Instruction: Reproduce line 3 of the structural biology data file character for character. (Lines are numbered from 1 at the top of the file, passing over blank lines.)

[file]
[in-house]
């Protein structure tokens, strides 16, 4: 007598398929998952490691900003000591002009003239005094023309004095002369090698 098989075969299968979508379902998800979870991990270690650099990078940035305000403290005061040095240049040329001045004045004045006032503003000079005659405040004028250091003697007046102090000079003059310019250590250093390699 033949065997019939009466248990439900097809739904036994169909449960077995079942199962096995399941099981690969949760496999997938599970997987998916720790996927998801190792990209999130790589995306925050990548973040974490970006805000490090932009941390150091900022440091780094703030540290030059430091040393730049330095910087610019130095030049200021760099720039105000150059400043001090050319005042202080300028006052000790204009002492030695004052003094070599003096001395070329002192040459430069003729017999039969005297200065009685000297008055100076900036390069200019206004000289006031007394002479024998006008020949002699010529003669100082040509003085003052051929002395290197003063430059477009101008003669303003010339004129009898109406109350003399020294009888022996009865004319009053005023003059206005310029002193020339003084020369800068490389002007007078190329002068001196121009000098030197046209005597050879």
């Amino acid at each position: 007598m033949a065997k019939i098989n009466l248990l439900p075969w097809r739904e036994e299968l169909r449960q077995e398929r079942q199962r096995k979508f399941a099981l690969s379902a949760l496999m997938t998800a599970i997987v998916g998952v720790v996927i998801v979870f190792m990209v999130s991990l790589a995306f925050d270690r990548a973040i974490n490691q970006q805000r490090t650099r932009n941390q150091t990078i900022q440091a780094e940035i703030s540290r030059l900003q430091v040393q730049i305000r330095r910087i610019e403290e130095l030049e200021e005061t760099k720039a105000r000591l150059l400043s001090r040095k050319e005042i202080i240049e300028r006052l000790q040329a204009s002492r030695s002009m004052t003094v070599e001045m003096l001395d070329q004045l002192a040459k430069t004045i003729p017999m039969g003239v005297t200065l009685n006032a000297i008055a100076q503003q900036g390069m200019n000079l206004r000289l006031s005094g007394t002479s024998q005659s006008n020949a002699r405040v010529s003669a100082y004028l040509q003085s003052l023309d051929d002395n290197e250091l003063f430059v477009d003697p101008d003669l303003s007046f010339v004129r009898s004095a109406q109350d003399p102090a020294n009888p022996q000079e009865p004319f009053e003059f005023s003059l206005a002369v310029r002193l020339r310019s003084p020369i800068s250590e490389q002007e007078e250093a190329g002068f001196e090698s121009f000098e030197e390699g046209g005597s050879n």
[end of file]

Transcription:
């Amino acid at each position: 007598m033949a065997k019939i098989n009466l248990l439900p075969w097809r739904e036994e299968l169909r449960q077995e398929r079942q199962r096995k979508f399941a099981l690969s379902a949760l496999m997938t998800a599970i997987v998916g998952v720790v996927i998801v979870f190792m990209v999130s991990l790589a995306f925050d270690r990548a973040i974490n490691q970006q805000r490090t650099r932009n941390q150091t990078i900022q440091a780094e940035i703030s540290r030059l900003q430091v040393q730049i305000r330095r910087i610019e403290e130095l030049e200021e005061t760099k720039a105000r000591l150059l400043s001090r040095k050319e005042i202080i240049e300028r006052l000790q040329a204009s002492r030695s002009m004052t003094v070599e001045m003096l001395d070329q004045l002192a040459k430069t004045i003729p017999m039969g003239v005297t200065l009685n006032a000297i008055a100076q503003q900036g390069m200019n000079l206004r000289l006031s005094g007394t002479s024998q005659s006008n020949a002699r405040v010529s003669a100082y004028l040509q003085s003052l023309d051929d002395n290197e250091l003063f430059v477009d003697p101008d003669l303003s007046f010339v004129r009898s004095a109406q109350d003399p102090a020294n009888p022996q000079e009865p004319f009053e003059f005023s003059l206005a002369v310029r002193l020339r310019s003084p020369i800068s250590e490389q002007e007078e250093a190329g002068f001196e090698s121009f000098e030197e390699g046209g005597s050879n």